Sunday, April 19, 2009

Fire Sweeps Sebree 1914

Fire has always been a fear in small towns. What started out as a small fire would often spread to engulf many buildings due to their wooden construction and fire fighting equipment was usually insufficient or non-existent. Local residents formed bucket brigades to fight the flames, but often were unsuccessful in stopping the spread of the fire. Whether or not the building was insured – and the amount – was of great interest to residents.

A major fire swept through the little town of Sebree, Webster County, Kentucky around midnight on the evening of the 18th of January 1914. The details of the fire were given in the Sunday, 18 January 1914 issue of the Henderson Gleaner.

Shortly before midnight a fire broke out in Marion Ashby’s grocery and undertaking parlor on Main Street in Sebree. The alarm was sounded and every male citizen joined the bucket brigade in an attempt to save the town’s businesses.

From the Ashby store, the business of C.S. Cox next caught fire and then the barber shop of Lambert Walden. From the Walden shop, the flames burst through into the store of Mattingly and Beggs, then to B.F. Jewell, then the Opera House building and then the store of C.S. McCullaugh.

When the Opera House began to burn it was evident that nothing could save the Sebree Hotel from destruction. The fire fighters removed every thing they could from the building before it caught fire.

When the hotel began to burn, the wind changed and drove the flames in the direction of the L. & N. passenger and freight depots. A water train from Henderson arrived, and water from the tank cars was used to save the buildings.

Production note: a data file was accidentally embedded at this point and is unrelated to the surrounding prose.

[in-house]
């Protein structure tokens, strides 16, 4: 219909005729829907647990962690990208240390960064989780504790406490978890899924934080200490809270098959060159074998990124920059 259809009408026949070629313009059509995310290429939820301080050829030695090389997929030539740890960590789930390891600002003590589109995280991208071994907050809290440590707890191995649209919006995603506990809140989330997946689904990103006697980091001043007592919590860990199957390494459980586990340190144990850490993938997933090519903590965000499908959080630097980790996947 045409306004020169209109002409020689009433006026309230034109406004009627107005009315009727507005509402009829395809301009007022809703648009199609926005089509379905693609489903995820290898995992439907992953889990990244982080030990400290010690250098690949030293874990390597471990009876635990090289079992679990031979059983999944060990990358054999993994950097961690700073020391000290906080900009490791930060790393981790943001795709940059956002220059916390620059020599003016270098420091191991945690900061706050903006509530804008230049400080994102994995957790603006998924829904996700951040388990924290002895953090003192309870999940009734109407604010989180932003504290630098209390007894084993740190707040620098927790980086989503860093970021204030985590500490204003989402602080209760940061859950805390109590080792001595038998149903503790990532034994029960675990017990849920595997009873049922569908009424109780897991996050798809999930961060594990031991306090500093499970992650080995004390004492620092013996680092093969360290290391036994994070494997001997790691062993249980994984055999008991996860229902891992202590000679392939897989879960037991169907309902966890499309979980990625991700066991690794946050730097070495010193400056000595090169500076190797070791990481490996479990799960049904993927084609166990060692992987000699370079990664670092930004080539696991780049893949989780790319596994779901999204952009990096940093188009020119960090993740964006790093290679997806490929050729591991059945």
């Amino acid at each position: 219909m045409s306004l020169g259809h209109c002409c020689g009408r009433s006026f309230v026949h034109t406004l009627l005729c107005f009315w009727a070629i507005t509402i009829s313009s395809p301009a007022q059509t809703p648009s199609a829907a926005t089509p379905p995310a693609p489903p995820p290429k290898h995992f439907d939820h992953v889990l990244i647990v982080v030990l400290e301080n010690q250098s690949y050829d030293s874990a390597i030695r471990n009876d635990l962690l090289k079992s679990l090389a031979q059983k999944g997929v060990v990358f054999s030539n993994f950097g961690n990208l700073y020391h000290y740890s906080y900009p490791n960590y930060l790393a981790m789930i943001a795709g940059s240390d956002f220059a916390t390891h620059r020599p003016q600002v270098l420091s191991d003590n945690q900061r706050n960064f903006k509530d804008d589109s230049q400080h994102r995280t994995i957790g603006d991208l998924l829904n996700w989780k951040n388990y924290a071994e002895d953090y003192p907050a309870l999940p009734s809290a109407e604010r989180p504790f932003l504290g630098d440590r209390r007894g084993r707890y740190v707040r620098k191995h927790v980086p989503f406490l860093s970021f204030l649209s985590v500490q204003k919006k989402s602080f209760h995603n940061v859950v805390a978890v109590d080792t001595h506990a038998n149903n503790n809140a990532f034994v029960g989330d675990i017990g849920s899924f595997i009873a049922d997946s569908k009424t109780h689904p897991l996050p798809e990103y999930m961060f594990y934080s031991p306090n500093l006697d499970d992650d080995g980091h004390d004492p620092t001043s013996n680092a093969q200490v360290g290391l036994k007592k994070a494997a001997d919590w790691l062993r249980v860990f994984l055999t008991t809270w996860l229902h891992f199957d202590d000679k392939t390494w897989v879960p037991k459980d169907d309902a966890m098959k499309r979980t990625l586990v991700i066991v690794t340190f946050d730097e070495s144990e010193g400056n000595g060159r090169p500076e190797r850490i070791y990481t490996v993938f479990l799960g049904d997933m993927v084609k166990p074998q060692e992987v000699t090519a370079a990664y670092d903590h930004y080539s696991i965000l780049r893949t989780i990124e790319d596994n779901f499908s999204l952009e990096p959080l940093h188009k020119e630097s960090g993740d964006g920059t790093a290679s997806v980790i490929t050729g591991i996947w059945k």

Some of the losses were as follows:
Marion Ashby, $800 on grocery stock, insurance $250; no insurance on undertaking stock, loss $1000.

Lambert Walden, loss $1000, insurance $600.

Mattingly and Beggs, loss $800, insurance $500.

Cumberland Telephone Co., loss of cables, $500.

C.S. McCullaugh, loss $1800 on stock groceries, insurance $1050.

Opera House buildings and stores, $20,000, insurance not known. Building belonged to H.H. Holeman of Madisonville.

O.B. Sellars, building occupied by Oakley & Parker, $800, covered by insurance.

American Bell Telephone Co., loss of cables $300.

C.S. Cox, loss $1000, insurance $600.

Sebree Hotel, loss $10,000, insurance carried in Madisonville.

J.A. Vaughn, office, loss $200.

1 comment:

scraps said...

Interesting that it was put down how much of a loss and how much insurance covered the cost. Don't see that in todays news. Good article.